Monday, December 6, 2021

Godzilla-Like Nebula has been spotted by zombie space telescope

The data from a decommissioned satellite observatory indicates a gas cloud like the famed sci-fi monster Godzilla. A stunning infrared image from NASA’s Spitzer Space Telescope shows monster traits such as blazing eyes, a roaring mouth, and even a spectacular luminous hand or paw.

While the form is a cosmic coincidence, the new image demonstrates the importance of continuing to use telescopic data after a mission has ended. In this example, we’re looking at data from the NASA Spitzer Space Telescope, which shut down in January 2000 after nearly two years of operation.

While you might argue that this so-called monster in space was detected by a zombie telescope, the person who analyzed the image did not view it that way. I wasn’t hunting for monsters, said astronomer Robert Hurt of the California Institute of Technology in a statement released by NASA’s Jet Propulsion Laboratory.

I just happened to gaze at a section of sky that I’d explored many times before but had never zoomed in on, added Hurt, who has made the vast majority of public photos using Spitzer data since its inception in 2003. Sometimes merely cropping one area differently brings out something you didn’t see before. It was the eyes and lips that screamed ‘Godzilla’ to me.

Hurt and other people who stare at cosmic photos may be prone to a condition known as pareidolia, which is a scientific term for humans seeing features such as faces in seemingly random data. One of the most notable historical instances was the so-called Face on Mars, which was discovered using Viking 1 orbital data in 1976. Viking seemed to be going over when the shadows on a rock formation had come in a pattern to form a face.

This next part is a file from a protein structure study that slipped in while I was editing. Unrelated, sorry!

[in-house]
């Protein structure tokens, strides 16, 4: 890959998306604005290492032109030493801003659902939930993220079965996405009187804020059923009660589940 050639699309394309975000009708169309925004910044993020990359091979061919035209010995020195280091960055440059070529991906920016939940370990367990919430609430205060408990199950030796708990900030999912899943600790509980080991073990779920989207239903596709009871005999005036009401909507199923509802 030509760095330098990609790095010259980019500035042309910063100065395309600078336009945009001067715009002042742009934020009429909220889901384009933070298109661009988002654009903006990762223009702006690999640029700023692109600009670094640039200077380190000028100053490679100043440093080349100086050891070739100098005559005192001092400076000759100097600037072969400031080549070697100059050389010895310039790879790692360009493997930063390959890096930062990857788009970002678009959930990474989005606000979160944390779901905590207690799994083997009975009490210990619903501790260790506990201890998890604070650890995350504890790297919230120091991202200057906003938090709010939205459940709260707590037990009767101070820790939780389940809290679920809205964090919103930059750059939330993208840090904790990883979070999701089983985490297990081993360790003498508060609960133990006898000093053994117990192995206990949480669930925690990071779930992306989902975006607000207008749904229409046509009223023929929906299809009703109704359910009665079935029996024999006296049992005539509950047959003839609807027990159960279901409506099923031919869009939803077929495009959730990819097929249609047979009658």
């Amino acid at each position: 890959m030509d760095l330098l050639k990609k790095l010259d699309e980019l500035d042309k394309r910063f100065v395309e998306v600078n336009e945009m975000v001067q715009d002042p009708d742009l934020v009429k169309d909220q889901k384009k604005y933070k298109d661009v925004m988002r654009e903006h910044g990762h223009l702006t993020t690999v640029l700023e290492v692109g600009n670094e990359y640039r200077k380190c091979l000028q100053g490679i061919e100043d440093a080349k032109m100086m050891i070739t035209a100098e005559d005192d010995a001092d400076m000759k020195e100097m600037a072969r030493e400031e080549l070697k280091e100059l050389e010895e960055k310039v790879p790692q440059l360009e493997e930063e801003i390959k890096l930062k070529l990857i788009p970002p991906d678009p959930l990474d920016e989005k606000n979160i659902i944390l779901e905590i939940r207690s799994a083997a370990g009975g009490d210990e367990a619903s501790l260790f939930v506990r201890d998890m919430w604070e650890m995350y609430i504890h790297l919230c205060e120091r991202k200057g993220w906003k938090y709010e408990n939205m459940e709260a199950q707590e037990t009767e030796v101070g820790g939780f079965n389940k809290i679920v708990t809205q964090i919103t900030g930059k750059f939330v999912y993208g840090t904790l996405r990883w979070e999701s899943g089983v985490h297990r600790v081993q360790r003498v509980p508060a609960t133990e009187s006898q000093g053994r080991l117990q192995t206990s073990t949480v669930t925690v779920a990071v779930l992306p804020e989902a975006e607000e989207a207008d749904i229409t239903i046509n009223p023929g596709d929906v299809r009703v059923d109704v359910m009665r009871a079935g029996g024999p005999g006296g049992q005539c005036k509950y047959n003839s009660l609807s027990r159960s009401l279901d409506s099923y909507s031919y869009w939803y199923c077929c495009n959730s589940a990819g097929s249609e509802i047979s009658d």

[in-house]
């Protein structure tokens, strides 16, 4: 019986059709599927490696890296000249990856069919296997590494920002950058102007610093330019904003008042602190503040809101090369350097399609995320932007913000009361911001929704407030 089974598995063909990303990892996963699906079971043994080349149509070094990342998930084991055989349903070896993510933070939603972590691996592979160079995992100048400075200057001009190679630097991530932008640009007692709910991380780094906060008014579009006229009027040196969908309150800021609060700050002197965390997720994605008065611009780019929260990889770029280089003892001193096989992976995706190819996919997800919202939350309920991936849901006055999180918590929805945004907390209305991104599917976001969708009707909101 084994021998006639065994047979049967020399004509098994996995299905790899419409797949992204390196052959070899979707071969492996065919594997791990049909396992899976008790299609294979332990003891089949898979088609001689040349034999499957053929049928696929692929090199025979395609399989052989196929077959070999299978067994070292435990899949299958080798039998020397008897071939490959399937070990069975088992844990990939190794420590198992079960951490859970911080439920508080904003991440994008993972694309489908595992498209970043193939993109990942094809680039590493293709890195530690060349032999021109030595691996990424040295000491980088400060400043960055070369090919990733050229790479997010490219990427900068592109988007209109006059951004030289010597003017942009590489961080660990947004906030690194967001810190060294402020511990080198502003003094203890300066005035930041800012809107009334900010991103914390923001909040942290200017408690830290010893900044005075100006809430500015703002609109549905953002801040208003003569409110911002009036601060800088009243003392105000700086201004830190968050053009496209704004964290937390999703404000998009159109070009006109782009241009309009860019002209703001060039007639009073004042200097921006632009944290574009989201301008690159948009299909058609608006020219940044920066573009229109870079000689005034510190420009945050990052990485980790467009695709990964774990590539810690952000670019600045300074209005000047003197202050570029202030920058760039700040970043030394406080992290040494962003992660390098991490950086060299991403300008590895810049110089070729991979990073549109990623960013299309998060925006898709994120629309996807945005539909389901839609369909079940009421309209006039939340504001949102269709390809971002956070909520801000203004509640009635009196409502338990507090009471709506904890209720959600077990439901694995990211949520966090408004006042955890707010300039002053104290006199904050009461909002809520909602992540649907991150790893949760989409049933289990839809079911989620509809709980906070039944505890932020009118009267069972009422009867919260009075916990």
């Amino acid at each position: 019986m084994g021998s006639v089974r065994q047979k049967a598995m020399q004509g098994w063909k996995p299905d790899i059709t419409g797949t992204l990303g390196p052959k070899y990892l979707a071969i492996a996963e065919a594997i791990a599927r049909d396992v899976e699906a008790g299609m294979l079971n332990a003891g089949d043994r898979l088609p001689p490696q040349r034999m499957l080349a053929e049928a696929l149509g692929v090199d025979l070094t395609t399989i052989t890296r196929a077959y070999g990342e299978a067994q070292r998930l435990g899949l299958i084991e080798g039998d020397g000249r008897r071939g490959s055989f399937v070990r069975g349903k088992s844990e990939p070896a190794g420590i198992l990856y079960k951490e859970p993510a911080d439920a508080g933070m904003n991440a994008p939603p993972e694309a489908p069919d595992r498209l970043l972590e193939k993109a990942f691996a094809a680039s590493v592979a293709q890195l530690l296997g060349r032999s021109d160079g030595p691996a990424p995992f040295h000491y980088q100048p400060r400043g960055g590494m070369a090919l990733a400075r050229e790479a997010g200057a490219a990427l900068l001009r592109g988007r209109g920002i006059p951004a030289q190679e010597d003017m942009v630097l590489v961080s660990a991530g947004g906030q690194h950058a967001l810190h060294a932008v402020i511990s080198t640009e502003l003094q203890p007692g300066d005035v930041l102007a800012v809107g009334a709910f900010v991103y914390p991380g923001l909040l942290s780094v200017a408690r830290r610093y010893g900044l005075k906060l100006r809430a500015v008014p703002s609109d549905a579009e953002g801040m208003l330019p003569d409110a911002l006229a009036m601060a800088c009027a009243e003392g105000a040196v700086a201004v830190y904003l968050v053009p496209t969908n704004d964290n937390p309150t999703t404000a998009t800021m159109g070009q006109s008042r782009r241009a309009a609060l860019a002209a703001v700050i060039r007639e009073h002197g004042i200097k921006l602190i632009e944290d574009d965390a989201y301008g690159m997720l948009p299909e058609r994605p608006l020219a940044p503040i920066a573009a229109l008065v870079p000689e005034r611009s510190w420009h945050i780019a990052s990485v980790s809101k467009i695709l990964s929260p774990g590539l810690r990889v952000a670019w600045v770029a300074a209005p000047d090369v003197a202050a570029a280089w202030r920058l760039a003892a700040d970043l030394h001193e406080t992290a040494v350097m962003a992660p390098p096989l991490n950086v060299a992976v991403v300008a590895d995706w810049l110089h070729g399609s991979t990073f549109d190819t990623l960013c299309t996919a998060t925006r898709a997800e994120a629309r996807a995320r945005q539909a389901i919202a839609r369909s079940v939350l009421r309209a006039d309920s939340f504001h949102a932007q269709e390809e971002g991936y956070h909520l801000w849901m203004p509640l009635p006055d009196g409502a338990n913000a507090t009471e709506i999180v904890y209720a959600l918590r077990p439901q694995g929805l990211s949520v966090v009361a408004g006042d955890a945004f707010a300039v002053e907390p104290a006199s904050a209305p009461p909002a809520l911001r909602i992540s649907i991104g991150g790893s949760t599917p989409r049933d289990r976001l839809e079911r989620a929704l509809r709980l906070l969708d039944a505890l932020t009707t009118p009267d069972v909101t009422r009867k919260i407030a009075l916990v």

JPL joked that additional examples of pareidolia seen in Spitzer data included a black widow spider, a Jack-o-Lantern, a snake, an exposed human brain, and even the Starship Enterprise from Star Trek. This fantastical approach to otherwise serious science is one of the ways we want people to interact with Spitzer’s tremendous work, said Hurt. They seek spots that are interesting and have the potential to tell a tale. 

The region which looks like Godzilla in this image is complex and was first taken by Spitzer using a technology called GLIMPSE. GLIMPSE examined the plane of the Milky Way galaxy in four infrared wavelengths, producing 440,000 pictures, including this one.

JPL claimed that the stars in the top right, where this cosmic Godzilla’s eyes and snout would be, are an unknown distance from Earth but are within our galaxy. Godzilla’s right hand is known as W33 and is located around 7,800 light-years from Earth.

According to JPL, the material in this region is rich in star-forming material, and when new stars formed, their radiation swept away the dust and gas in the area. Changes can also occur when large older stars burst as supernovas, scattering heavy materials that can form into planets or other things.

Spitzer’s infrared vision helped scientists to understand more about this area, which is otherwise dusty and so undetectable to human sight. JPL identified four colors: blue, cyan, green, and red, which represent the four infrared wavelengths utilized by Spitzer, while yellow and white are wavelength combinations. If you’re looking for dust, it’s in green and red, with red being dust burned by stars or supernovas.

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